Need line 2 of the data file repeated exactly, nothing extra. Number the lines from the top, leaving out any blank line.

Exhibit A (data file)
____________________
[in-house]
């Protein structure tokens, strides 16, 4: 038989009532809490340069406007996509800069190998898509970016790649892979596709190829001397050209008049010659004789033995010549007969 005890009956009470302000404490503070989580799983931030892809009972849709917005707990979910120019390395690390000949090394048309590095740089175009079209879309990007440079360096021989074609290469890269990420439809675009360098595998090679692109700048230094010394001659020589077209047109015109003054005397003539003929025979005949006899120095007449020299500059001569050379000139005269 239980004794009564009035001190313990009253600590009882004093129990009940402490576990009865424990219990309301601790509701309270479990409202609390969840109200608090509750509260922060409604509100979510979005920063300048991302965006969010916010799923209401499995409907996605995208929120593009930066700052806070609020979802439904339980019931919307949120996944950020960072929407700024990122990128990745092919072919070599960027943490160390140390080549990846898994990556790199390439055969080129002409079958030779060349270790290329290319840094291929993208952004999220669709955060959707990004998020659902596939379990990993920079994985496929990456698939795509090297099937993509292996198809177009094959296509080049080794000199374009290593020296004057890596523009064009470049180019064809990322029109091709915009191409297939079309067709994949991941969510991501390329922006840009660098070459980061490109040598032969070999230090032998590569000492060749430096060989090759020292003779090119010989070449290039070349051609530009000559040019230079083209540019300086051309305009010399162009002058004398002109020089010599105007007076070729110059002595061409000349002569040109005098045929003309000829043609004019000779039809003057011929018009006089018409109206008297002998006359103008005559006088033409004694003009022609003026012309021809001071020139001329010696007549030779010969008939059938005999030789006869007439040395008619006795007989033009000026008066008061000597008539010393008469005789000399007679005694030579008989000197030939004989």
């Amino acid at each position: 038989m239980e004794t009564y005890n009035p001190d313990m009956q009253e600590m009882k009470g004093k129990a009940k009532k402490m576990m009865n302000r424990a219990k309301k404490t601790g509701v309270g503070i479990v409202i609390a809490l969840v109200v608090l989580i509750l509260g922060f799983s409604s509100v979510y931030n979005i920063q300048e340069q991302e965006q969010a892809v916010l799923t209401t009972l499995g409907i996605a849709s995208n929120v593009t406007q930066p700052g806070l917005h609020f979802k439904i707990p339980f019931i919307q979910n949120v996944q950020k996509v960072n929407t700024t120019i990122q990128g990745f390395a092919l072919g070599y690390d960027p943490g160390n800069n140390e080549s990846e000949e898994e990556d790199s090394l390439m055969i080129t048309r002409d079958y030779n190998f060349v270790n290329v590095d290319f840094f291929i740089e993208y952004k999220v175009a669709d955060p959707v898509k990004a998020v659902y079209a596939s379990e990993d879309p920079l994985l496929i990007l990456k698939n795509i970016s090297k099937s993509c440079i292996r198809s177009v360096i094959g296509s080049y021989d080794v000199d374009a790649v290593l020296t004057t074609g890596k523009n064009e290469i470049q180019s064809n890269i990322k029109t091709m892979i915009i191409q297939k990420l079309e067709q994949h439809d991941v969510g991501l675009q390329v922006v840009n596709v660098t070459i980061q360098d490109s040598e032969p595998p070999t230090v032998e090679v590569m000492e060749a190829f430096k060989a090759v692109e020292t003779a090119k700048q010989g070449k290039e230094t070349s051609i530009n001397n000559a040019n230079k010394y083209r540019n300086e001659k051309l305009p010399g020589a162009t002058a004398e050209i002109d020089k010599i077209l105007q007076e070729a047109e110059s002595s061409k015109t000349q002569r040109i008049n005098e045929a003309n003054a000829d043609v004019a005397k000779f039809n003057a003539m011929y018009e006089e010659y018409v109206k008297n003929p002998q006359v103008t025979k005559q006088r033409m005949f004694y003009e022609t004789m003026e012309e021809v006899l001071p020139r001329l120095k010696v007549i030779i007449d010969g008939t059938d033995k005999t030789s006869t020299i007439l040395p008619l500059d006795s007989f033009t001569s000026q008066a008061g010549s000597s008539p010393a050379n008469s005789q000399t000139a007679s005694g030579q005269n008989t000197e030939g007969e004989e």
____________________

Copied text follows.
């Protein structure tokens, strides 16, 4: 038989009532809490340069406007996509800069190998898509970016790649892979596709190829001397050209008049010659004789033995010549007969 005890009956009470302000404490503070989580799983931030892809009972849709917005707990979910120019390395690390000949090394048309590095740089175009079209879309990007440079360096021989074609290469890269990420439809675009360098595998090679692109700048230094010394001659020589077209047109015109003054005397003539003929025979005949006899120095007449020299500059001569050379000139005269 239980004794009564009035001190313990009253600590009882004093129990009940402490576990009865424990219990309301601790509701309270479990409202609390969840109200608090509750509260922060409604509100979510979005920063300048991302965006969010916010799923209401499995409907996605995208929120593009930066700052806070609020979802439904339980019931919307949120996944950020960072929407700024990122990128990745092919072919070599960027943490160390140390080549990846898994990556790199390439055969080129002409079958030779060349270790290329290319840094291929993208952004999220669709955060959707990004998020659902596939379990990993920079994985496929990456698939795509090297099937993509292996198809177009094959296509080049080794000199374009290593020296004057890596523009064009470049180019064809990322029109091709915009191409297939079309067709994949991941969510991501390329922006840009660098070459980061490109040598032969070999230090032998590569000492060749430096060989090759020292003779090119010989070449290039070349051609530009000559040019230079083209540019300086051309305009010399162009002058004398002109020089010599105007007076070729110059002595061409000349002569040109005098045929003309000829043609004019000779039809003057011929018009006089018409109206008297002998006359103008005559006088033409004694003009022609003026012309021809001071020139001329010696007549030779010969008939059938005999030789006869007439040395008619006795007989033009000026008066008061000597008539010393008469005789000399007679005694030579008989000197030939004989």